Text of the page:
Growing up in school, we all had classmates who would lie to sound cool. Each person's dad was not only the strongest guy in the universe but would also beat up 7 year olds for fun and famous celebrities just happened to live next door "before they moved". But for us gamers, one of the most common lies was the relative who worked at a game company and was feeding all sorts of confidential information and cool secrets to them. They'd tell you all about upcoming, unreleased games or unbelievable secrets hidden in games that no one knew about and, if you're like me and grew up in the pre-internet days, no one really had the means to disprove them unless the latest game magazine debunked it though we all knew deep down that it was too good to be true.
The Uncle Who Works for Nintendo stars you as you go over to a friend's hosue, who consequently is one of the gamers who has a relative working for a game company (in this case Nintendo). The game itself is played in a web browser which offers additional graphics and background sounds, which add to the atmosphere. It's pretty cool hearing Mario jump around as your friend played Nintendo 64 or hear the pitter patter of rain as you look at a picture of your surroundings. The fact that you can choose your friend's name is also a big plus, though it would have been much nicer to be able to input their name rather than choose from a list.
The game itself is pretty linear and practically devoid of puzzles, opting instead to focus on the narrative which I felt was pretty good, though takes a major surprise twist near the end of the story. While this usually spells doom for an IF, in this particular case the story is enough to carry the weight and the numerous endings make you want to keep coming back to experience the full story, especially with the sudden way it ends. In fact, to even grasp the tiniest details of what's happening, you practically have to sit down and replay through the alternate endings (though luckily, there are hints as to how to obtain them after beating them). Once you get five endings, you can unlock the final ending which explains everything.
(Spoiler - click to show)I didn't care much for the surprise twist, which involved his uncle being a supernatural entity living in a Game Boy who eats children so your friend can get new systems and games. The sleepover story was really drawing me in and was something many people could connect with. The details were a little off here and there but it was a story most gamers would immerse themselves into. I felt that the mystical entity twist really killed the immersion I had with the game and ultimately left me confused, even after experiencing all six endings. The 'anti-gamer' approach was also unnecessary and, though preaching moderation is good, to advice people to quit cold turkey and have nothing to do with them is unnecessary and unwarranted.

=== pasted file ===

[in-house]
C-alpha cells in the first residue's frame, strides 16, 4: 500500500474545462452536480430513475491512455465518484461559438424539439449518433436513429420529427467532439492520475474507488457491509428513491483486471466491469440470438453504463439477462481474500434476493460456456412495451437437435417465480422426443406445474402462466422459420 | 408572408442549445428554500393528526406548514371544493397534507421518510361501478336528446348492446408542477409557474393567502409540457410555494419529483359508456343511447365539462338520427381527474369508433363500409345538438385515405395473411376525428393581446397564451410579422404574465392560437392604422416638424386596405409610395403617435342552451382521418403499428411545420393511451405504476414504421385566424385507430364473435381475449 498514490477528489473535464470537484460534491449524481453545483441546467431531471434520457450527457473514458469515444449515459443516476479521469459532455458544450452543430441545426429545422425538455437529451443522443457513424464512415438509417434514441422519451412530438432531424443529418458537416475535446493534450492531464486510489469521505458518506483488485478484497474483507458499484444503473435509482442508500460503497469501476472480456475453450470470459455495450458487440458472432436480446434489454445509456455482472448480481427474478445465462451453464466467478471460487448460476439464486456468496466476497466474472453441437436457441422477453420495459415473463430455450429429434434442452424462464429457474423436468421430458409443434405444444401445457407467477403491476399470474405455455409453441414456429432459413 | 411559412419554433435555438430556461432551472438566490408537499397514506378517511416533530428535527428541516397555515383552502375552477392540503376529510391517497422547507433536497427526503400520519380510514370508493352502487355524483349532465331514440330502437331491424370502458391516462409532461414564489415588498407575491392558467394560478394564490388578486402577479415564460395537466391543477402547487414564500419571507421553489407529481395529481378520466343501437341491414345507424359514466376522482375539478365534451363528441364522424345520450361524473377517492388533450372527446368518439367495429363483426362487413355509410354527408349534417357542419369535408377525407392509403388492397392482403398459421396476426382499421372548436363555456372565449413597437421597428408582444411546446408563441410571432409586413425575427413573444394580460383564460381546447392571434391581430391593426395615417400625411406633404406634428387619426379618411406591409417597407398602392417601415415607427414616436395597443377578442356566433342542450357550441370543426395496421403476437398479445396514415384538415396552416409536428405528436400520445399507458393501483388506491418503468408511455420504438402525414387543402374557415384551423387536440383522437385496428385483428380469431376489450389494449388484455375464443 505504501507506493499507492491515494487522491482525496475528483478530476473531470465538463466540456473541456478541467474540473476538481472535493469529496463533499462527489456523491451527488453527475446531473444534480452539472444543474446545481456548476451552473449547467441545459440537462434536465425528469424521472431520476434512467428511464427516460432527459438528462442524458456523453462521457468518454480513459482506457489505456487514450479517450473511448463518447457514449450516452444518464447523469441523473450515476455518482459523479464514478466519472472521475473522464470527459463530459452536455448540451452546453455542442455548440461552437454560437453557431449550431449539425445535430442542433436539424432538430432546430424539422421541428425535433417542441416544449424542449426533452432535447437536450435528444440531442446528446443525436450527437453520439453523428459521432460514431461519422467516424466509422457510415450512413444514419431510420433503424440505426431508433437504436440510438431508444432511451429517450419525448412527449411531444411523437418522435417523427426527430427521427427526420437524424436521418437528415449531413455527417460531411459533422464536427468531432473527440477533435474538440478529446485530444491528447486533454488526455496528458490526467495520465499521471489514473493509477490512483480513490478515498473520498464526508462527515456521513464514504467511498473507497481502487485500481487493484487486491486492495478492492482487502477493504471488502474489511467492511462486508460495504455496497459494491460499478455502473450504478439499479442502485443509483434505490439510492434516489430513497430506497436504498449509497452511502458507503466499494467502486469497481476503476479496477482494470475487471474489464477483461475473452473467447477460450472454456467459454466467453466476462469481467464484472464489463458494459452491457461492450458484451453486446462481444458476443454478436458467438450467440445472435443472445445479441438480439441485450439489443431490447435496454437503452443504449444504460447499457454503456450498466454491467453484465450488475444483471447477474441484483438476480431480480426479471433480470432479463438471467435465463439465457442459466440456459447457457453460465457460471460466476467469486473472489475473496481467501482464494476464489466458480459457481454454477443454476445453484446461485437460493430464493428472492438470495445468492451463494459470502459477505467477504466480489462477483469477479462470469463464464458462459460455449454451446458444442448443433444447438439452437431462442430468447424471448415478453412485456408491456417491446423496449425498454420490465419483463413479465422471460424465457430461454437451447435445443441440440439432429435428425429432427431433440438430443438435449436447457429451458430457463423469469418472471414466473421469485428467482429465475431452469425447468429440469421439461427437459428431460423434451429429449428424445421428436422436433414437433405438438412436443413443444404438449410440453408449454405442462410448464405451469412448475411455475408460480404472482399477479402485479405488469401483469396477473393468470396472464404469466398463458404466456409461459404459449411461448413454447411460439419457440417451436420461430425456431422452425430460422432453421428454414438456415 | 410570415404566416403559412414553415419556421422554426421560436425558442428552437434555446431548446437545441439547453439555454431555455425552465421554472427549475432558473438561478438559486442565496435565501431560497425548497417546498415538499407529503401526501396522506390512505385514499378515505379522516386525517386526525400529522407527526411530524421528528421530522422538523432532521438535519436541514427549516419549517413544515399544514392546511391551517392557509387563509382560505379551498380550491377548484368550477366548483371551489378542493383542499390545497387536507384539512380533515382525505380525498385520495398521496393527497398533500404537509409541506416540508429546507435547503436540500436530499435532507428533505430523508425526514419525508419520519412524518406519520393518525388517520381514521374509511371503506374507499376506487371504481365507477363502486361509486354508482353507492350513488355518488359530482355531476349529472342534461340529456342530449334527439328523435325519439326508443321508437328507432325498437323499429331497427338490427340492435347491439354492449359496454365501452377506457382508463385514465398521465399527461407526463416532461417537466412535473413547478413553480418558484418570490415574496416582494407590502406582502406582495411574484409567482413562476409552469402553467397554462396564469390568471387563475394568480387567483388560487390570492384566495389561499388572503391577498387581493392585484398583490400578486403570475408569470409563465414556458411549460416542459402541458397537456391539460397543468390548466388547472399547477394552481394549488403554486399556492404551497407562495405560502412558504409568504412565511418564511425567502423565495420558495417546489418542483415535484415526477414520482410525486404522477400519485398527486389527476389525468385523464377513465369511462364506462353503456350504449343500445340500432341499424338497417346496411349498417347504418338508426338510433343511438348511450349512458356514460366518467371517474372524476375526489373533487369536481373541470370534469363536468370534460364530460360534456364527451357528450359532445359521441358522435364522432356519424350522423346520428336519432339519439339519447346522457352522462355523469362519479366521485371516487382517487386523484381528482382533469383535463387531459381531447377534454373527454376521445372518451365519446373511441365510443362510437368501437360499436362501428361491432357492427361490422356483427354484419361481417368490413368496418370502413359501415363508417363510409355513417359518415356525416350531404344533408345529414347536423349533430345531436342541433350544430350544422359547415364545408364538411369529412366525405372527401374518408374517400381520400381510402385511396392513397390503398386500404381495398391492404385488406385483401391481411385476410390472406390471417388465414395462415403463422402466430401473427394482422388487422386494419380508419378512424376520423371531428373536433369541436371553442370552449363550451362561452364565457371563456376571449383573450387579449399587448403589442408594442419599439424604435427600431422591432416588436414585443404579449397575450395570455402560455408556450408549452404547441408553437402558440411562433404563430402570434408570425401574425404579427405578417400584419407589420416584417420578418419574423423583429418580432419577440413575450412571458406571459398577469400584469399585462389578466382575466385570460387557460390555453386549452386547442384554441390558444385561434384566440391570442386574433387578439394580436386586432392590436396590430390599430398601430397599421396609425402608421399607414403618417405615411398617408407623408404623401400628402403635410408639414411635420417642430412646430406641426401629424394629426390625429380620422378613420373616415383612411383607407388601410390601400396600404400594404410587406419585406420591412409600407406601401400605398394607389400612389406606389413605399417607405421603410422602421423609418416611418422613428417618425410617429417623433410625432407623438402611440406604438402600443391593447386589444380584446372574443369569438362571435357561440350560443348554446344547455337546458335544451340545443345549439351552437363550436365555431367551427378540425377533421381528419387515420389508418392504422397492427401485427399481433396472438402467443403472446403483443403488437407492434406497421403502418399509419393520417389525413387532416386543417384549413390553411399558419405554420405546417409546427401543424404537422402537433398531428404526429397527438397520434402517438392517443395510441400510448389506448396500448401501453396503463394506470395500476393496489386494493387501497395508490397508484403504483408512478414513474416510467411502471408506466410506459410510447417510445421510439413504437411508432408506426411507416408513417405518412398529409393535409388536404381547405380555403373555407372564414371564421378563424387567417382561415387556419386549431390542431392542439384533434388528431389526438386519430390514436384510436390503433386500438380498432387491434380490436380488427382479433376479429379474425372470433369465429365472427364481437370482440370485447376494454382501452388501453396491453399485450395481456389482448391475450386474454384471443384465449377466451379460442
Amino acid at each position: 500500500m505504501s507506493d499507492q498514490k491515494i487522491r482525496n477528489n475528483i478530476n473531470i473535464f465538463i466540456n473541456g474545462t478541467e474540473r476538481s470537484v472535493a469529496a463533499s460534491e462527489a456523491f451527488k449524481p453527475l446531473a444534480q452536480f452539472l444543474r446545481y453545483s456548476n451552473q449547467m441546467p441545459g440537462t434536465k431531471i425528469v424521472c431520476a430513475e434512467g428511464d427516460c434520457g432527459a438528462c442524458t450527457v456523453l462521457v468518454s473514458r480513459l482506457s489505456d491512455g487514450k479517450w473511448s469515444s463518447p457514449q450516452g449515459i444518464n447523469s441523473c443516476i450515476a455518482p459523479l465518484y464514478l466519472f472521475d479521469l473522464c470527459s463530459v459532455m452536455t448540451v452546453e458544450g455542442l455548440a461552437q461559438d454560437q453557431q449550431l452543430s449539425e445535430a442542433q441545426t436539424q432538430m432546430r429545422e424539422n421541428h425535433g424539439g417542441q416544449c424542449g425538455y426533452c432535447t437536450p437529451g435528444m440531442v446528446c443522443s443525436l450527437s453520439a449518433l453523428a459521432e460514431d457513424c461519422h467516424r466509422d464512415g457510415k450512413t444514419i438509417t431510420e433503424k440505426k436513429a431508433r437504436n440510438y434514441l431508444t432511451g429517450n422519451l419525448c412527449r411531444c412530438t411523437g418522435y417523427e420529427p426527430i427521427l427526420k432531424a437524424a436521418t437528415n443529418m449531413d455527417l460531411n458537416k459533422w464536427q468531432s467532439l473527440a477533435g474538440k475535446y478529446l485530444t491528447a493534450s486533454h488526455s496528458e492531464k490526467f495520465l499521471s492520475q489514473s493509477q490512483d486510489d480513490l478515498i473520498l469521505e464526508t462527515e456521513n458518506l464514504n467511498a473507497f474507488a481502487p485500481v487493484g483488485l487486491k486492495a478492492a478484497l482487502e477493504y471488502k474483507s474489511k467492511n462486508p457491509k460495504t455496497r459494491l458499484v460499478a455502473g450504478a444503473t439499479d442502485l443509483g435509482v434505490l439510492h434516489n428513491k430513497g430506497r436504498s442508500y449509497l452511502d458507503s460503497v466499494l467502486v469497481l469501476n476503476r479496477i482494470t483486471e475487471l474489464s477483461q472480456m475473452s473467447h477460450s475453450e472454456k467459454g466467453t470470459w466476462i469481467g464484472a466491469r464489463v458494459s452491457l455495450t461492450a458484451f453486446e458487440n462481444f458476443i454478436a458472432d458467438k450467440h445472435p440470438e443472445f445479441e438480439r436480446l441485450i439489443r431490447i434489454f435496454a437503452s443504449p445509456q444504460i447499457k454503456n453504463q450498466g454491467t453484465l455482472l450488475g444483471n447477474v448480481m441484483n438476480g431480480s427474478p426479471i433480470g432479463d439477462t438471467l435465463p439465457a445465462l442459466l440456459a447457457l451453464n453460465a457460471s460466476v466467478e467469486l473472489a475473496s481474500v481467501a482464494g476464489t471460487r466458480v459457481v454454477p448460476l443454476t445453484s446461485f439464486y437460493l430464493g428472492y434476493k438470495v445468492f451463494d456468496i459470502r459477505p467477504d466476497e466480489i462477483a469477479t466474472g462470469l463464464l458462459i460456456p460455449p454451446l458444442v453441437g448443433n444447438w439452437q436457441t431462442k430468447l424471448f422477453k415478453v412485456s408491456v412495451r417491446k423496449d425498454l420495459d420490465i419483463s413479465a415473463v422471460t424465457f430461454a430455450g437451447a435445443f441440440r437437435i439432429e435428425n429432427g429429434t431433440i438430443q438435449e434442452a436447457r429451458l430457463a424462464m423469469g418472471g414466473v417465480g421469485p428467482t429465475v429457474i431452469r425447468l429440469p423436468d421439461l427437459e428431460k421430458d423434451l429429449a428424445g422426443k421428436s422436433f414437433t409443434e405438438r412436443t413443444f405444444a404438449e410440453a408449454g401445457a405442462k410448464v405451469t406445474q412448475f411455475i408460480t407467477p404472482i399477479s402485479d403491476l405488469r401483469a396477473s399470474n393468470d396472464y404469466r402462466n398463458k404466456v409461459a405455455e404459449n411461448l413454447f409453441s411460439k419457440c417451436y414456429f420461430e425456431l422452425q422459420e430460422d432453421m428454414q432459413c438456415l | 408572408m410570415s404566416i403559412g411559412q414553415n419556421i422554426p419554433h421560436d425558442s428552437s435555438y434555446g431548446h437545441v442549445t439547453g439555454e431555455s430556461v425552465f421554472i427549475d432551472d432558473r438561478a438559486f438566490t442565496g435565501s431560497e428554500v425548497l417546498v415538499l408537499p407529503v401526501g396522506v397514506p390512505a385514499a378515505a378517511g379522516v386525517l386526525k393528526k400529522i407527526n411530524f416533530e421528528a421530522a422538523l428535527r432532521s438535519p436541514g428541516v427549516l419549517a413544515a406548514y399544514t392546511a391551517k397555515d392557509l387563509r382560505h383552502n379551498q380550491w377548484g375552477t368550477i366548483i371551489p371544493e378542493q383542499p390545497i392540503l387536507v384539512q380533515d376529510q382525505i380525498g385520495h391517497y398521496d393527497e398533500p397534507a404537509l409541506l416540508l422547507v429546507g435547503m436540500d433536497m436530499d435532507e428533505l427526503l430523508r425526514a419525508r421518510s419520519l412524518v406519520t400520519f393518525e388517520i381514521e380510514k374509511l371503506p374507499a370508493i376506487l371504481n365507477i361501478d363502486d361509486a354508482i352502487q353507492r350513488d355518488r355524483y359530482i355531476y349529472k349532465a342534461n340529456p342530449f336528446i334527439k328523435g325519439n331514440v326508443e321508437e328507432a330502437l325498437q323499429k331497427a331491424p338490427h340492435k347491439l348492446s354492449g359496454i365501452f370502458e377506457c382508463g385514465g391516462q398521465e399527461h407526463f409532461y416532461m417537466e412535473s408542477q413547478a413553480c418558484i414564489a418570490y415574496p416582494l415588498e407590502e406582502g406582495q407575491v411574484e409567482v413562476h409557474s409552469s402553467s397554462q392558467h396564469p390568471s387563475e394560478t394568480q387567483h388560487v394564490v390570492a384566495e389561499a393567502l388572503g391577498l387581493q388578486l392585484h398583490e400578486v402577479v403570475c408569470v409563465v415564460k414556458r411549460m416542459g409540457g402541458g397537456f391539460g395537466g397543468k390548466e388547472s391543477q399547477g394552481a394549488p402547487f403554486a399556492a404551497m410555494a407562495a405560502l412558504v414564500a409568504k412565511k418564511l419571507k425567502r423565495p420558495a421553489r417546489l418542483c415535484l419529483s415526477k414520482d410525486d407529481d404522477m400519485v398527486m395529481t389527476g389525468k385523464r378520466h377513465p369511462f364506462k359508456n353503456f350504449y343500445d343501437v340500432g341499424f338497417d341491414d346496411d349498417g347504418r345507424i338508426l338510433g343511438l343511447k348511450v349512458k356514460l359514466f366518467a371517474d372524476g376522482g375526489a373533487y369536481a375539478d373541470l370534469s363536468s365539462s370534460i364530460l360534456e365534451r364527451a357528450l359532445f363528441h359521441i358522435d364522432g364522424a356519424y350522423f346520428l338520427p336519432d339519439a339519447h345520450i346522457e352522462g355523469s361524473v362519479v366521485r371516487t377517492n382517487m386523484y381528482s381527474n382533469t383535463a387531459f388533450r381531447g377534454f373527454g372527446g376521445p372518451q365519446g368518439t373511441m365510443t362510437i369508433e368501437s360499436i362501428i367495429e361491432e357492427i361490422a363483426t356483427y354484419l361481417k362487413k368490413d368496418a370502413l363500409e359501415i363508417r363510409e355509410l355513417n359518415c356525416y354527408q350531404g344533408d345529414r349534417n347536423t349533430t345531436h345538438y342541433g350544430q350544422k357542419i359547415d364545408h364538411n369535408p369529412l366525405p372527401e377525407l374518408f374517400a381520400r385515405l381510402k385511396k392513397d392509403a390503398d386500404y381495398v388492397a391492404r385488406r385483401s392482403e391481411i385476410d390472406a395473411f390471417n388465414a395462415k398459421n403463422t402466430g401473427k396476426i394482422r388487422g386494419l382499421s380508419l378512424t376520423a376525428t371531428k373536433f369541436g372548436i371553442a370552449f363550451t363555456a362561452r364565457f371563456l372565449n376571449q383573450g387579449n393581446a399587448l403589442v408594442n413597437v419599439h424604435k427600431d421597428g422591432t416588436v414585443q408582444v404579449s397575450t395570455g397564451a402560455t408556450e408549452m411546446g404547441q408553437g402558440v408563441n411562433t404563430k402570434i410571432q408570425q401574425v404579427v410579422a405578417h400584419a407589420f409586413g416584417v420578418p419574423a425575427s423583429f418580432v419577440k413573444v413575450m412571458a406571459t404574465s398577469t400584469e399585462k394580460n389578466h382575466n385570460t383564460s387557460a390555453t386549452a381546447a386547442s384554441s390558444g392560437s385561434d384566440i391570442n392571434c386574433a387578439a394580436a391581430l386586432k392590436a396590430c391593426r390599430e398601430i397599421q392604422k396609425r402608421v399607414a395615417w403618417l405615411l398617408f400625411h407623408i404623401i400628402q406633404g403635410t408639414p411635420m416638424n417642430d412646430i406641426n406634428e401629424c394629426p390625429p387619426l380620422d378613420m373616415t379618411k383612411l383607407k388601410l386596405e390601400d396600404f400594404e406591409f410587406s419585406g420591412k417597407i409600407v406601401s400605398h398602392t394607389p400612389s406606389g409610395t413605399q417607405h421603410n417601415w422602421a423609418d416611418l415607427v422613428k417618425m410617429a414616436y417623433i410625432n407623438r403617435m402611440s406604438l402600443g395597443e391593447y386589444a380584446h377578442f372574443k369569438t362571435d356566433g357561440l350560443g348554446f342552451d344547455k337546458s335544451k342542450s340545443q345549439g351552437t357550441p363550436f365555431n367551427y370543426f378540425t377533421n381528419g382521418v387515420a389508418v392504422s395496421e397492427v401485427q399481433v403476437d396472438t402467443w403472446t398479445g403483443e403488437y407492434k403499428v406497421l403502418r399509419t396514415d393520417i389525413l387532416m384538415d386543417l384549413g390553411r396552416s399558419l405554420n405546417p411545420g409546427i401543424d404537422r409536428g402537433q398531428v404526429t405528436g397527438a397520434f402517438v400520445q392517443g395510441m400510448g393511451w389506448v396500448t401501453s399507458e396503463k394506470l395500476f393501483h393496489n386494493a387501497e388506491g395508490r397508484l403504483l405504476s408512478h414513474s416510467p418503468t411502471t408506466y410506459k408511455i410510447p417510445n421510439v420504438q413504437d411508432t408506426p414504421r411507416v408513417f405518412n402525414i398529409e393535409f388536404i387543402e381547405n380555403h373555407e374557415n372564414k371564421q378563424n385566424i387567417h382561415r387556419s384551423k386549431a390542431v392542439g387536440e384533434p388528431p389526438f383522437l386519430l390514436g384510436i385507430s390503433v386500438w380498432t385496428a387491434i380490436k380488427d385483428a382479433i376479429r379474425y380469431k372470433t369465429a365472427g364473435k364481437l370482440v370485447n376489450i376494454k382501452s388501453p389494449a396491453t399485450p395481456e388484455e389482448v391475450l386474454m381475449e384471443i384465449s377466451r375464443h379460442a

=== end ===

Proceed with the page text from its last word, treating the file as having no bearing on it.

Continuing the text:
The game itself is pretty short as well, primarily due to the lack of choices. While there are major choices, there are relatively few options and many of them are meaningless (saying goodbye to your mom is an example, as none of the choices have consequence and you can pick any that you like with practically no change in dialogue). The lack of a parser also contributes to this, as all of your options appear as hyperlinks, removing much of the interactivity that are characteristic of IF games.
Still, the piece is well written and the story is mostly good so it certainly warrants a playthrough. Since the game takes about 5 minutes to complete and there's no puzzles to solve, there's not much to lose and a lot to gain. Check it out on the hyperlink below.
9:05 is a perfect example of why IF doesn't need to be five hours long to be good. In fact, the short length does it wonders, as it encourages replays and makes it great for newbies to enjoy without overwhelming them. It starts off with a scenario we've all likely had the displeasure of experiencing in real life: you wake up with a start to find the phone ringing. It's your co-worker, who informs you that you're five minutes late to a big meeting you've been planning for a while.
The basic goal is simple: get yourself cleaned up in a hurry, grab a bite and get to work before you lose your job. The real life connection you'll likely have in the game will primarily motivate you to finish the IF. However, it's the twists the story takes that really make 9:05 memorable and replayable for both IF vets and newbies alike. Like many reviews state, you'll understand once you play it and it will be fun to replay a few times.
However, 9:05 will only take about 5-10 minutes to complete on your first playthrough, which will offput a lot of players looking for a deep adventure to lose themselves into. However, I find it makes it accessible to newbies because of this and encourages the replay value the IF pushes for, though I do wish there were more areas and objects to interact with.
If you're still on the fence, give it a try. At worst, you'll waste about 5 minutes, which is nothing. At best, you'll find a great IF with twists and turns that will shock you and a lot of replay value.